Not too long ago John Langford stopped on by and gave a fascinating talk. There were a lot of take-aways from the talk but here’s one that really got my noodle going: A lot of times we get really high-dimensional data (say text) and we want to use it to make some prediction. The high-dimensionality makes the problem intractably difficult, in part because of the curse, and in part because high-dimensional feature spaces lead to high-dimensional parameter spaces which is computationally (and space) taxing.
So what do we do? Dimensionality reduction or feature selection. A lot of effort has gone into doing these well (some popular ones these days are LDA and L1 regularization). JL came up with another way of doing dimensionality reduction: he ignores hash conflicts. At first blush this seems silly: you’ll get a form of dimensionality reduction wherein different features will be additively combined in some arbitrary way. But his results show that this actually works quite well. I’m not entirely sure why, but that got me thinking: are there simple ways of reducing feature spaces that make for very good !/$ propositions? I decided to find out by running some experiments on a scale/domain I’m a little more familiar with.
Here’s the experimental setup: I took the Cora data set (thanks to LINQS.UMD for making a munged version of this data available) which is a database of scientific papers each one with a subject categorization. In order to keep things simple, my goal will be to predict whether or not a paper is labeled as “Theory.” I’ll try to make these predictions using binary word features (i.e., the presence or absence of a word in a paper’s abstract). I’ll take these features and put them through a logistic regression model with a little bit of an L2 penalty for good measure (n.b. I also tried an SVM; the results are about the same but a little worse). My data’s been cleaned up but there are still around 1.5k features and only 2.7k data points. This is less than ideal because 1.) the dimensionality to data ratio is not too good, and 2.) storing that matrix is still pretty taxing for my poor laptop.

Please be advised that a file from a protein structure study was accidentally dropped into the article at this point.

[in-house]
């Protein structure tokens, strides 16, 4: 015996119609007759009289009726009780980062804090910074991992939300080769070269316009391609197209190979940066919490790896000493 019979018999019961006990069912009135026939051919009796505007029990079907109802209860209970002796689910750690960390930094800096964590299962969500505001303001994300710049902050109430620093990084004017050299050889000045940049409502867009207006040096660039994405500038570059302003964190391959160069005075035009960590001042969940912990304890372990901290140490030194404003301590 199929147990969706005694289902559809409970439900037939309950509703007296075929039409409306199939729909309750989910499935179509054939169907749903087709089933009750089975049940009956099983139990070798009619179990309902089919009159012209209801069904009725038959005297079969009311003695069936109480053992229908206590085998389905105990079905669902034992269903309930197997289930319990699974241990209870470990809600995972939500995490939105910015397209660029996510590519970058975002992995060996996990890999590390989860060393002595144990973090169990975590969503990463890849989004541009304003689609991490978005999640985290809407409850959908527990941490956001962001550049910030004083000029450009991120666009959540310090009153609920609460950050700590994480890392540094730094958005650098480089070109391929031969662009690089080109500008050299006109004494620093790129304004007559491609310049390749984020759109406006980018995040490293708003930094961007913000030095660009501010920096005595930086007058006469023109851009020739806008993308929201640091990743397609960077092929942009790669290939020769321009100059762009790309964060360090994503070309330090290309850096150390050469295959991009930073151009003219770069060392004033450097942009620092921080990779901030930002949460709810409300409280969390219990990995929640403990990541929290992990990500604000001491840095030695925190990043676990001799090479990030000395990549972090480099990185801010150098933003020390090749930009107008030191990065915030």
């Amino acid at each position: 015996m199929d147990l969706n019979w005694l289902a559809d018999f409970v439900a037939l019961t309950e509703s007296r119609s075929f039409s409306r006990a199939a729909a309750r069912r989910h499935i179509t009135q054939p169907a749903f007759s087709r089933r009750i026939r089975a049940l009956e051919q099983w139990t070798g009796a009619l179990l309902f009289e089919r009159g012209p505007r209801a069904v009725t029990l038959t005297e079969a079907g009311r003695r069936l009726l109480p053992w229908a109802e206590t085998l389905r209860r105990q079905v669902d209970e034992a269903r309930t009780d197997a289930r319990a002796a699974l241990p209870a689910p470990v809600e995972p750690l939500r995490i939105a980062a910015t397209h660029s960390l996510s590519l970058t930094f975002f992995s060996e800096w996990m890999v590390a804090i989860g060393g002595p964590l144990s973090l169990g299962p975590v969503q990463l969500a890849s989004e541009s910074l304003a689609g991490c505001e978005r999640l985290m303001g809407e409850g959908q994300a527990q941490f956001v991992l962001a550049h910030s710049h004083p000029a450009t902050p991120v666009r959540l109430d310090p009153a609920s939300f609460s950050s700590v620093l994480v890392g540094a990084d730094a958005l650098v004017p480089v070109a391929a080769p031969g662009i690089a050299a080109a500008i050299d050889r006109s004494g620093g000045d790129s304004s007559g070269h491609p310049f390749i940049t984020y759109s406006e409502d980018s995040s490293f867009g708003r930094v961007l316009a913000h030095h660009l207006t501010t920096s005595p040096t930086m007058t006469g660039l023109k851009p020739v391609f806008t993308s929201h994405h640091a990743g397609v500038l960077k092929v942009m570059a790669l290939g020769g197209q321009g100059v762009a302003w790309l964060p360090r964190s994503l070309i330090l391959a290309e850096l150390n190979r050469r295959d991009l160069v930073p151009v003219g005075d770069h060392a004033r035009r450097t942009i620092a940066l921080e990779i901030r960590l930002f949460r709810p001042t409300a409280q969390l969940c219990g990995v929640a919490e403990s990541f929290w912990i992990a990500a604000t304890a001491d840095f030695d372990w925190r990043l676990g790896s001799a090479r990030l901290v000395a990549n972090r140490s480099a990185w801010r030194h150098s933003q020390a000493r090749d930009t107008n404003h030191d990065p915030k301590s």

What I want to do is reduce the number of features to a fixed size (in the plots below, I do the experiments using ). I’m going to try five methods:
- random – Uniformly randomly select features from the feature space.
- corr – Select the features which have the highest individual correlation with the dependent variable.
- cream – Select the most frequently occurring features (the cream of the crop; they rise to the top).
- crust – Like “cream,” except skip the first features, where is the dimensionality of the feature space. These are the”crust” features, i.e., those that are too frequent or not frequent enough to carry much information.
- merge – Randomly additively combine features until there are just features left.
Here’s the pretty dotchart (the red line is how well you’d do using random guessing) of the 0-1 error estimated using 10 bootstrap replications:
Predictive performance using different feature selection mechanisms.
A few things that surprised me:
- You don’t really need that many features. Using 50 features doesn’t really do substantially worse than 200 if you use corr.
- Corr was just something I threw together on the fly; I really didn’t expect it to work so well and I haven’t actually used it in practice. I guess I should start.
- Cream does better than crust. Crust was motivated by the fact that when you put data into topic models like LDA, you get better looking topics when you remove overly-frequent words (since they tend to trickle to the top of every topic). I guess good looking topics don’t necessarily make for good predictions. Food for thought.
- Random does poorly as one might expect.